(Originally published by Florida Voices)
Next time you buy a T-shirt at Disney World or Sears or Walmart, don’t smell it too closely. You might catch a scent of charred flesh.
The Associated Press reported recently that in the burned-out remains of the Tarzeen Fashions Ltd. factory outside Dhaka, Bangladesh, where a fire killed 112 workers, manufactured clothing and account books showed orders for several Western corporations, including Wal-Mart Stores, Sears and Disney.
An AP photo showed a sweatshirt lying on the floor of the factory bearing the cartoon image of Lightning McQueen, the hero of the Disney-owned Pixar movie “Cars.”
It is hardly a shock that garment-factory workers in Bangladesh and other Third World countries labor in unsafe conditions. In fact, more than 300 have died in fires in Bangladesh in the past six years, according to the AP.
These workers endure hardships, low wages and sometimes death so we can buy inexpensive clothing.
Western corporations who profit handsomely from this trade claim that they monitor conditions and don’t do business with factories that have unsafe conditions. Sears, Wal-Mart and Disney all said they had cut off contracts with Tarzeen Fashions because it violated safety standards and blamed subcontractors for placing orders with Tarzeen without their knowledge.
Perhaps, but it is hard to believe that someone at these corporations was not aware of where their apparel was being made.
We hear a lot these days that the free market is the answer to everything and that government regulation kills jobs. I once heard the uber-free-market economist Milton Friedman say in a lecture that during the era around the turn of the 20th century in America, when unregulated working conditions and abusive employer practices were rampant, American families raised their standard of living more than during any other period in our history.
That may be true, but they did so by working forced 12-hour days and sending their children to work in sweatshops and open-pit steel mills, where they routinely lost limbs. Lacking legal compulsion, corporate responsibility is rare.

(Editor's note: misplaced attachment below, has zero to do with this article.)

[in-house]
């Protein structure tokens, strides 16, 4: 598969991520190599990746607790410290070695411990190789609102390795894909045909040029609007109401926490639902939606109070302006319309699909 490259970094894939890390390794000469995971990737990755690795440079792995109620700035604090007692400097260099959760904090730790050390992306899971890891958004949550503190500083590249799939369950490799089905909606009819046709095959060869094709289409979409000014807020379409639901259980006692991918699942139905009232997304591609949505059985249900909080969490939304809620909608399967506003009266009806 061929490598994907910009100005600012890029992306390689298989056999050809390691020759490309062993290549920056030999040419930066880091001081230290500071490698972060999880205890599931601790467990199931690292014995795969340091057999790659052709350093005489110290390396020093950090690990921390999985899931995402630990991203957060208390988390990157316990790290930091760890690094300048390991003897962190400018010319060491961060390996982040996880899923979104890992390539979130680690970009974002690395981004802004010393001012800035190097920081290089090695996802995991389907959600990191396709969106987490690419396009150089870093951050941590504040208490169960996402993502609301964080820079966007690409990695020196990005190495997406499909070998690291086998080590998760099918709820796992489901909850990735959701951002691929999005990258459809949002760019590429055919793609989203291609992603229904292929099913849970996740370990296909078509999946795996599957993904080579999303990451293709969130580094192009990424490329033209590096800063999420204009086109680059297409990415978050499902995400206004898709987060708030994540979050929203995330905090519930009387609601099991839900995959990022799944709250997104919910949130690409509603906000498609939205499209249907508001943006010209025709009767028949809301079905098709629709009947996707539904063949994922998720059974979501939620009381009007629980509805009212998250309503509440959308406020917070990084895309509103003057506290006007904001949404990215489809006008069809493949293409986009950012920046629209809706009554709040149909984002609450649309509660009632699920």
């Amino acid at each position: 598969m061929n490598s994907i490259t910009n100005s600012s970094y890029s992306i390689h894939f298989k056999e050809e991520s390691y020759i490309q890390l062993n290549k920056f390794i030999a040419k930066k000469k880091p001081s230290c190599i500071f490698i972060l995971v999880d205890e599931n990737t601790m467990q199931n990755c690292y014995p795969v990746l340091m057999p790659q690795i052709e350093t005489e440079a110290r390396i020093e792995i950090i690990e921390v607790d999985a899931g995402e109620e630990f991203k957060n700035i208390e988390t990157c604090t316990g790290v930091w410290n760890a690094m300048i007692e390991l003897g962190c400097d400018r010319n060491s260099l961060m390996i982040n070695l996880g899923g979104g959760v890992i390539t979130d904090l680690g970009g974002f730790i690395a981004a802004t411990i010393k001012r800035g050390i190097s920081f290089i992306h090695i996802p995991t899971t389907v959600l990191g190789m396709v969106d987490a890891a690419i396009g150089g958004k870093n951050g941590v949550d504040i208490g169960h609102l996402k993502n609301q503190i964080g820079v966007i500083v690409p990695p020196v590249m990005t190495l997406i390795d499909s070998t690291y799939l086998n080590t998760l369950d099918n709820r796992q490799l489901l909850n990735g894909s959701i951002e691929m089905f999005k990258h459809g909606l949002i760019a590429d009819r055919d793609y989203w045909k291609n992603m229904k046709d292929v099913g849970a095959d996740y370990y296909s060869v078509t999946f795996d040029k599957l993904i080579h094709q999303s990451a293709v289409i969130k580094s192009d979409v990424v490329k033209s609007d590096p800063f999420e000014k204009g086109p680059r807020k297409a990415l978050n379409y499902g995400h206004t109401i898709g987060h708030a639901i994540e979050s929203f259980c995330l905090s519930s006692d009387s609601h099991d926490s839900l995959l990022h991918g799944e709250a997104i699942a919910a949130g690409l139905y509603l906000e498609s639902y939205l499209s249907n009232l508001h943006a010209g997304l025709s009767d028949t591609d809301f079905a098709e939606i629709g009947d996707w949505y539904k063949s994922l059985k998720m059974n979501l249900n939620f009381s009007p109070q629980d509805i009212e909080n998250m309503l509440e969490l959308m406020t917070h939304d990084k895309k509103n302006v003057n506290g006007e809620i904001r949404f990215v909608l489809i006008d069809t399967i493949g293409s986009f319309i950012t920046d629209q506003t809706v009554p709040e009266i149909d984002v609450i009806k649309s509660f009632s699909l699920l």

Consider a case similar to the Tarzeen factory. A garment factory on the upper floors of a building caught fire and 146 people died, either by jumping to their deaths or from smoke inhalation or burns. The victims were mostly young women, the youngest 14. Managers had locked the exit doors – to prevent theft, they said.
This incident, the Triangle Shirtwaist Factory fire, happened March 25, 1911 in New York City. It remains the fourth-worst industrial accident in U.S. history, and it resulted in stronger regulation of working conditions.
There is a moral calculation that does not figure into Friedman’s econometric measures, an offense to conscience that we cannot stand when it comes to fairness and justice. If government regulation kills jobs, the absence of it kills people, and we have correctly decided we will not allow that.
The owners of the Triangle Shirtwaist Factory were put on trial for manslaughter. They were acquitted but lost a civil suit. Police in Bangladesh announced that they arrested three managers at the Tarzeen factory who had locked the doors, preventing the workers from escaping.
It’s possible they will be acquitted as well, but already there have been large-scale protests in Bangladesh about working conditions. Perhaps stricken consciences will override economic interests and there will be reforms in Bangladesh.
Disney, Sears and all Western corporations that deal in garments manufactured overseas could go a long way toward helping that happen, if they want to. If that means adding a buck to the cost of that Mickey Mouse T-shirt, well, at least it won’t be stained with blood.